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Why Argentina Is Suddenly Getting So Cozy With Russia

Despite serious financial difficulties, Argentina is negotiating major arms purchases from Russia. Relations with the U.S., in the meantime, have gone from bad to worse.

Gendarmeria Nacional Argentina
Gendarmeria Nacional Argentina
Marcelo Ostria
- OpEd-
SANTIAGO DE CHILE — There have always been regional rivalries in the Americas . Between certain countries, historical tensions persist, suspicions run deep, and governments remain on guard against real or perceived threats, including arms purchases, which often prompt reciprocal actions.
Examples abound. In the early 1960s, the Soviet Union sought to use Cuba's Fidel Castro regime to install missiles capable of reaching Washington, D.C. The situation produced a frightening standoff. Fortunately, prudence prevailed, diminishing the threat of nuclear war and helping forge an outlook that later helped put an end to the Cold War.
Tensions, nevertheless, remained. In the early 1980s, war broke out over the Falklands (the Malvinas to the Argentines). In that adventure, Argentina could count, and still can, on the support of most Latin Americans, even if it faced defeat at the hands of a European power. Before that, Argentina nearly went to war with Chile over an archipelago to the south of both countries. Mediation by the Vatican helped resolve the impasse peacefully.
Personal and provocative
These days Argentina finds itself in a different kind of jam. A regional economic crisis is taking a major toll on the South American nation, which is also increasingly at odds with the United States. At certain moments, U.S.-Argentine tensions have even gotten a bit personal — and unnecessarily provocative. Four years ago, Argentine Foreign Minister Héctor Timmerman showed up, lock cutters in hand, to search a U.S. military plane in Ezeiza airport carrying items sent in as part of an official deal to train Buenos Aires police.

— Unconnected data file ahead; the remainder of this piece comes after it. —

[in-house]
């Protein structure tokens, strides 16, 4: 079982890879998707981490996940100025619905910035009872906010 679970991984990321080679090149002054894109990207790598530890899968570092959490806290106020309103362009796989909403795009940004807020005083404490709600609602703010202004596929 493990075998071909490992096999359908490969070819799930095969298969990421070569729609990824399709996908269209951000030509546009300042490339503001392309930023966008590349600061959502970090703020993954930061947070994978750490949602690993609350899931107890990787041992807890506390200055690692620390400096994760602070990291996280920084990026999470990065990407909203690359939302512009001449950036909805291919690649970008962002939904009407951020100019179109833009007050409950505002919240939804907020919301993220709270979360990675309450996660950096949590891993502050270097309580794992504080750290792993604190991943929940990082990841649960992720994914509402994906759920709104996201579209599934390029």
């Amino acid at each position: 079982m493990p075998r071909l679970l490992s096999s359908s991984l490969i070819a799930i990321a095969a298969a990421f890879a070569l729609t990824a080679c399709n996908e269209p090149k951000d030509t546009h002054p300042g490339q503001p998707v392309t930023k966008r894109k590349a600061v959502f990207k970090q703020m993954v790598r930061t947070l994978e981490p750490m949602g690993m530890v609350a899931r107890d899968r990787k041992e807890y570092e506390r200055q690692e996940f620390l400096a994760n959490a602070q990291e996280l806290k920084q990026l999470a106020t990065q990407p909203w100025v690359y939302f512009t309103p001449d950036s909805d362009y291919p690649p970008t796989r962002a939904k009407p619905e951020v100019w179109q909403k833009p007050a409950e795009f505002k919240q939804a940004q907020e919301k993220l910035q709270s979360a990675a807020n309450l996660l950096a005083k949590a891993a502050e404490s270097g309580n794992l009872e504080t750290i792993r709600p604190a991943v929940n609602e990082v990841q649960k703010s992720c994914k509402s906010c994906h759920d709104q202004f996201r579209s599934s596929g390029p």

The government of President Cristina Kirchner has in recent years become much more anti-American, which explains in part its affinities with the socialist governments running Venezuela, Nicaragua, Bolivia and Ecuador. Her speech at last month's Summit of the Americas in Panama was exemplary in its virulence and similar in tone to the declarations made by the presidents of Venezuela and Bolivia. She spared no adjectives or charges every time she mentioned the United States.
Cristina Kirchner and Vladimir Putin in Buenos Aires, 2014 Photo: Martin Zabala/Xinhua/ ZUMA
Another confirmation of Kirchner's realignments, despite the fact that she is nearing the end of her second and presumably final term, is her quest for a new ally in President Vladimir Putin . He too is at loggerheads with the West — over Ukraine, Crimea and U.S. and EU sanctions. Kirchner recently expressed support for Russia, declaring, "We believe that the history of state-to-state sanctions has not given results. Quite the contrary."
Further emphasizing her country's estrangement from the U.S., she announced on a recent visit to Moscow that Argentine and Russian troops and police would undertake joint maneuvers "for the first time in history" — supposedly to pursue "an international drug trafficking gang," as Clarín reported on April 24.
Russia and Argentina have signed a pact to protect secret information on their military and technical collaborations, and to produce military hardware and technical and "experimental" equipment.